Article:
Feeding

Certain flowers (I have indicated which ones alongside each entry below) will benefit from feeding every two weeks or so. A diluted liquid tomato feed or comfrey feed is ideal for cut flowers. I've got lots on comfrey growing on my allotment, in fact it's a bit of a problem, there's far too much of it, but that's another story. I made a liquid comfrey feed by stewing the leaves but it smelt revolting. So now I simply chop up some leaves and add them to planting hole.

Weeding

Yes, I'm afraid so, inevitably you will need to do some weeding.


Cutting and conditioning your flowers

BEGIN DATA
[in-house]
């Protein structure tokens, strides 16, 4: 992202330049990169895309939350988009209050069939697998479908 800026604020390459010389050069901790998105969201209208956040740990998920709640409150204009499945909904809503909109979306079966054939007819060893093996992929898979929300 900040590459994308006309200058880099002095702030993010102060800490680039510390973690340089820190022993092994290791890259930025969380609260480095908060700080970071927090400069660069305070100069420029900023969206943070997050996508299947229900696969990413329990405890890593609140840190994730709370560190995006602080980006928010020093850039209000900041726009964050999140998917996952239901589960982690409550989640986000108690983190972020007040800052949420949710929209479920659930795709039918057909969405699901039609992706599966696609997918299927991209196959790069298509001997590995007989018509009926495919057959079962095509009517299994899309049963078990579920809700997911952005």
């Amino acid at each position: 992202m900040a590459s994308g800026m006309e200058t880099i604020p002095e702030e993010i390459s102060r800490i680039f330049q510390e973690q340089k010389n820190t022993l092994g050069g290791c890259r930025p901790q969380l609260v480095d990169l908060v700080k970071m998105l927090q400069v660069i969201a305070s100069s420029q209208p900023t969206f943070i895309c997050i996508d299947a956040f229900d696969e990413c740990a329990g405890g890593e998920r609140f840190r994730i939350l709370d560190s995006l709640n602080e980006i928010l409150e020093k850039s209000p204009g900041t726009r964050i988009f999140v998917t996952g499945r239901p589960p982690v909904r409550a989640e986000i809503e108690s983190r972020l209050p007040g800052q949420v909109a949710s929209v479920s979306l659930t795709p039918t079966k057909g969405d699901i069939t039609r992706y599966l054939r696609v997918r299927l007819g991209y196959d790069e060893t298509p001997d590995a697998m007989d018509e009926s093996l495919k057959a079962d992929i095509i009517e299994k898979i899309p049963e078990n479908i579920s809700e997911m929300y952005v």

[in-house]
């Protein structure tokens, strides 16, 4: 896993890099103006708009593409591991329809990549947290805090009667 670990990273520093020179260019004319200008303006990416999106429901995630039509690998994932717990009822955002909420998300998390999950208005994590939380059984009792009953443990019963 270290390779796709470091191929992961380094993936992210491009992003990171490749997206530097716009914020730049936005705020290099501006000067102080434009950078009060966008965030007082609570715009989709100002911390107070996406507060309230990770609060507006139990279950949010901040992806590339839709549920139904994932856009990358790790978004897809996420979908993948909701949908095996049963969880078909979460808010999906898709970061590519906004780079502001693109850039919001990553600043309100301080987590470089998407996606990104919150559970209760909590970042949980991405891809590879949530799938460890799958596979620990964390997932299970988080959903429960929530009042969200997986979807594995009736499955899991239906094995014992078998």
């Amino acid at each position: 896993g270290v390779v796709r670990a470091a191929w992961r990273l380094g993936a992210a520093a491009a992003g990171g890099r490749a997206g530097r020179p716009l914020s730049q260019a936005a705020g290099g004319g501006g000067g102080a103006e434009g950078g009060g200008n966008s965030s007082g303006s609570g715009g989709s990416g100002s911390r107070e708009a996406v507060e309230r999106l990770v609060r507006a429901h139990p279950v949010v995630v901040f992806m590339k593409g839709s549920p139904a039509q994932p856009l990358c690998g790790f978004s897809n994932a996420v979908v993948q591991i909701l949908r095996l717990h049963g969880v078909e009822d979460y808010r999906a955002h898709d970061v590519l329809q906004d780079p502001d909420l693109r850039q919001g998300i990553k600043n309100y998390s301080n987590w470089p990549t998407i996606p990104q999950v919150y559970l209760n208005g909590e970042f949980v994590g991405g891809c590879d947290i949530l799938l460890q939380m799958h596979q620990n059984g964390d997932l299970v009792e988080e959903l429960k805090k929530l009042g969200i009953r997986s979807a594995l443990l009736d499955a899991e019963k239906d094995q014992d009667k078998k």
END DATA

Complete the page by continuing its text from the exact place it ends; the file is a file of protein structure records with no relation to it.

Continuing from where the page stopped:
Funnily enough when I first created a cut flower patch in my garden, the thing I found hardest was cutting and harvesting the flowers. I was so use to growing flowers in the garden and watching them come and go each year, cutting them before they had reached their prime, seemed counter-intuitive. As a result I often left it too late to cut the flowers as many flowers are better cut when they are just starting to flower rather than in full bloom. However I'm over that now as I soon realised that it's pure joy to have flowers in the house that I had grown myself and, also, having enough to share with family, friends and neighbours.


When to pick

For maximum vase life some flowers are better picked before they bloom. I cut the poppy opposite when I could just see the colour of the petals peeking though and within 15 minutes of being inside and in water it had flowered.


To help to work out what to pick and when, I have added a 'When to pick' section to each flower below.